You are on page 1of 18

A General Introduction to

Modeling in Research

Simon D. Levy
Dept. of Computer Science
Program in Neuroscience

03 May 2011
I am never content until I have constructed
mechanical model of the subject I am
studying. If I succeed in making one, I
understand; otherwise I do not.

I often say that when you can measure what you are
speaking about, and express it in numbers, you know
something about it; but when you cannot measure it,
when you cannot express it in numbers, your knowledge
is of a meagre and unsatisfactory kind; it may be the
beginning of knowledge, but you have scarcely in your
thoughts advanced to the state of Science, whatever the
matter may be.

– William Thomson, Lord Kelvin


(1824 - 1907)
Radio has no future.

– William Thomson, Lord Kelvin


(1824 - 1907)
All models are wrong, but
some models are useful

– George Box
(1919 - )
What is Modeling?

Modeling is the application of methods


to analyze complex, real-world
problems in order to make predictions
about what might happen with various
actions. (Shiflet & Shiflet 2006)
What is Modeling?

(from shodor.org)
CSCI 102

15%

40% 45%

(from shodor.org)
Modeling Tools
•  Spreadsheets (Excel): Simple, easy to master,
transferrable skill

•  Systems Dynamics tools (Vensim): Visual


representation of model; limited to accumulating
quantities over time

•  Programming environments (Matlab): Powerful,


transferrable, high-demand skill, hardest to learn
Modeling Tools
•  Spreadsheets (Excel): Simple, easy to master,
transferrable skill

•  Systems Dynamics tools (Vensim): Visual


representation of model; limited to accumulating
quantities over time

•  Programming environments (Matlab): Powerful,


transferrable, high-demand skill, hardest to learn

•  High-Performance Computing (Cluster, GPU):


Enables modeling of very complex systems
(protein folding, weather) in reasonable time
Example #1: Modeling
Population Growth in Excel
and Vensim
Model
–  Population P
–  Initial population P0 = 100
–  At each time step (minute, day, year), P
grows by 10%
Example #2: More Interesting
Vensim Models
•  Two –compartment drug absorption
–  Examine effect of different dosage regimens

•  SIR Spread of disease


–  Examine effect of various inoculation schedules

•  Lotka-Volterra Predator / Prey model


–  Examine effect of overfishing
Example #3: Modeling
Diffusion in Matlab
•  Diffusion refers to any process in which a substance or
property spreads from one region to another: transfer of
heat, spread of dye in a liquid, motion of ants outward from a
nest, etc.

•  Diffusion has traditionally been modeled using differential


equations / systems dynamics – averages over large regions
of individuals.

•  Modern advances in computing power allow us to use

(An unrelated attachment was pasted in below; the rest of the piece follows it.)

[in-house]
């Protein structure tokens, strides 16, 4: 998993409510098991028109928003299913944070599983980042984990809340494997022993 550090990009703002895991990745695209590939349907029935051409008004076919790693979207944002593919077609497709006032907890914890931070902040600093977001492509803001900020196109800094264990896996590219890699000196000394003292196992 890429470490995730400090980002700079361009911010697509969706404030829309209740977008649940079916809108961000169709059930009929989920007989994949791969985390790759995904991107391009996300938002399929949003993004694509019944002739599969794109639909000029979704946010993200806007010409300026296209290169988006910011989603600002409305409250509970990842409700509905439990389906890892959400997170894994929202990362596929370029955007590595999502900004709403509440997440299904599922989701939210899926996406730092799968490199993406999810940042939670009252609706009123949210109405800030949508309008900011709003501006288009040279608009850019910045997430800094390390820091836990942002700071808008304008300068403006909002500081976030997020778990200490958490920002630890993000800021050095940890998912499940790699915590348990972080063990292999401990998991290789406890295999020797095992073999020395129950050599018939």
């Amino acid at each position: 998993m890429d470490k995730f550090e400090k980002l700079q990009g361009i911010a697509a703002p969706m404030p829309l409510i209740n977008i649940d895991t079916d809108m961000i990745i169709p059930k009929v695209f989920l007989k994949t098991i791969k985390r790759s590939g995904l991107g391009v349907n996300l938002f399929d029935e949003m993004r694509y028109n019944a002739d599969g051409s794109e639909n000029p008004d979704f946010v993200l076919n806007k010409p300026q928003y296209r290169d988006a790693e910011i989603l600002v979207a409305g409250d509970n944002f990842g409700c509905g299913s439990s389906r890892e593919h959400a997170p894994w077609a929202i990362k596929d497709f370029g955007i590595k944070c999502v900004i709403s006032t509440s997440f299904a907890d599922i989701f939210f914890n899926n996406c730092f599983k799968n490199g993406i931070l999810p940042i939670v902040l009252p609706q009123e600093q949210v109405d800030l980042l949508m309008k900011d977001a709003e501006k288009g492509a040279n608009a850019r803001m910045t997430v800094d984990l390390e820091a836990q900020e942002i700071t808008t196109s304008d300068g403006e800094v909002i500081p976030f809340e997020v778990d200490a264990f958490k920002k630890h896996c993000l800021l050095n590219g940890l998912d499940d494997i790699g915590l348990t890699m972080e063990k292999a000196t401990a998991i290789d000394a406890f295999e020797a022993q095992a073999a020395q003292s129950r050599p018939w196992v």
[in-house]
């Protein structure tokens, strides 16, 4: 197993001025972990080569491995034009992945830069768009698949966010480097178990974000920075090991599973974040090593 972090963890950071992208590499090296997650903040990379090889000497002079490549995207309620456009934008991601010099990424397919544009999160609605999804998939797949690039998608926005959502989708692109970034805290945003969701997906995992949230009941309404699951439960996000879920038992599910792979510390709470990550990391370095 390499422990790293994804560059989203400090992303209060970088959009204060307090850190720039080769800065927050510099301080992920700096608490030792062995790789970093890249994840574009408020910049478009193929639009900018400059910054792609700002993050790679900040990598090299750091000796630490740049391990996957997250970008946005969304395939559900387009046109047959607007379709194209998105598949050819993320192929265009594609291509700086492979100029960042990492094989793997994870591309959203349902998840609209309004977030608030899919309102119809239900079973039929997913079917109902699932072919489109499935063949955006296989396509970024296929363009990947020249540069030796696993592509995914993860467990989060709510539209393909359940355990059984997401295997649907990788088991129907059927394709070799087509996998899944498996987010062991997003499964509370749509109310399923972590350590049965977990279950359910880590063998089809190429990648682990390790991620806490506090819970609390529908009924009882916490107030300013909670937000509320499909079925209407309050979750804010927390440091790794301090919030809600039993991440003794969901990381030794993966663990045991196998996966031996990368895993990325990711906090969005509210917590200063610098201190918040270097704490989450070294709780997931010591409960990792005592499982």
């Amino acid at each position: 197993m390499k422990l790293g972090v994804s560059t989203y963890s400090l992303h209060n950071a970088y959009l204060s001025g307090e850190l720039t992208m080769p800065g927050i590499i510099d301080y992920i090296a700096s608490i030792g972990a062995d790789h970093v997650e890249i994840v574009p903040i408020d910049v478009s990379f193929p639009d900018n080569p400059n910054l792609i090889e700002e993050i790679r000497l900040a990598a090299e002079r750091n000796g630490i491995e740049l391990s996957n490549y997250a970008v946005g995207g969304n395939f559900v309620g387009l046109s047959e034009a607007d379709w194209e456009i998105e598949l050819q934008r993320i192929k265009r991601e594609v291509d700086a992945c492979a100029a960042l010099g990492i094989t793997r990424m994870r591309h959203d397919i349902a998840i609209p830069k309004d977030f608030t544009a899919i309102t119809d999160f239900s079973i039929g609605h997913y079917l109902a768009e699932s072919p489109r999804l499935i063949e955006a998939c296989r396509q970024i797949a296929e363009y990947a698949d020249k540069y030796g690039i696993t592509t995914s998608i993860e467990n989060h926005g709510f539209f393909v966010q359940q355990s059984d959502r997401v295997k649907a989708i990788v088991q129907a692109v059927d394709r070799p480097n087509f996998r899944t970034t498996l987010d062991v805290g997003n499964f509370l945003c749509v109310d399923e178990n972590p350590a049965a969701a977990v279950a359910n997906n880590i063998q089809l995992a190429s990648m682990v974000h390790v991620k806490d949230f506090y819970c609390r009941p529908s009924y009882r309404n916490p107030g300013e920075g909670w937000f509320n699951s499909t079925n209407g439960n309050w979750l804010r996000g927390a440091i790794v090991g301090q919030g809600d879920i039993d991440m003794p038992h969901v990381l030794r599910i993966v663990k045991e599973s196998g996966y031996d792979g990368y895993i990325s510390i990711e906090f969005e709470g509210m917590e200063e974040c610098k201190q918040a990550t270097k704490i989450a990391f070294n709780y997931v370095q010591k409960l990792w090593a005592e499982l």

cellular automata to model diffusion at the level of individual
ants, molecules, etc.
Initializing the System
•  “Forest” is an n x n grid (lattice) of cells.
•  Each cell is either empty (0) has a tree (1) or has
a burning tree (2).

•  probTree = probability of
tree in cell
•  probBurning = probability
n that the tree is burning

n
Updating Rules

•  If cell is empty, it stays empty at t + 1


•  If a cell has a burning tree, the tree is gone at
t+1
•  If a tree is adjacent to a burning tree, it catches
fire with a probability (1 – probImmune)
•  A tree may also catch fire by being struck by
lightning: probLightning
HPC I: “Embarrassingly Parallel”
Problems on the GPU
•  Graphics Processing Unit: The “brains” behind
awesome videogame graphics

•  Standard equipment on most PCs / laptops


HPC I: “Embarrassingly Parallel”
Problems on the GPU
•  When each computation is independent of all
others (like pixels in a video game), we can
perform each one in a different thread, at the
same time

•  E.g. Mandelbrot Set:


•  Repeat the same operation on each pixel until it
exceeds some value, or repetitions max-out
•  Color each pixel using fraction of max-out reached
HPC II: Parallel Algorithms on
Clusters
•  N-Body Problem: Consider a large number N of
bodies interacting with each other through gravity
(e.g. galaxy of stars)

•  As time progresses, each body moves based on the


gravitational forces acting on it from all the others:
Gm1m2
F=
r2
where m1, m2 are the masses of two objects, r is the
distance between them, and G is Newton’s Gravitational
Constant.

The N-Body Problem
•  Problem: for each of the N bodies, we must compute the
force between it and the other N -1 bodies: N*(N-1)/2 = (N2 –
N)/2 computations, which is proportional to N2 as N grows
large.

•  But division by r2 means that bodies distant from each other


have relatively low mutual force.

•  So we can focus on small clusters of stars for the formula,


and then treat each cluster as a single body acting on other
clusters. This approach lends itself nicely to the coarse-
grained parallelism we get on a computer cluster (like hbar).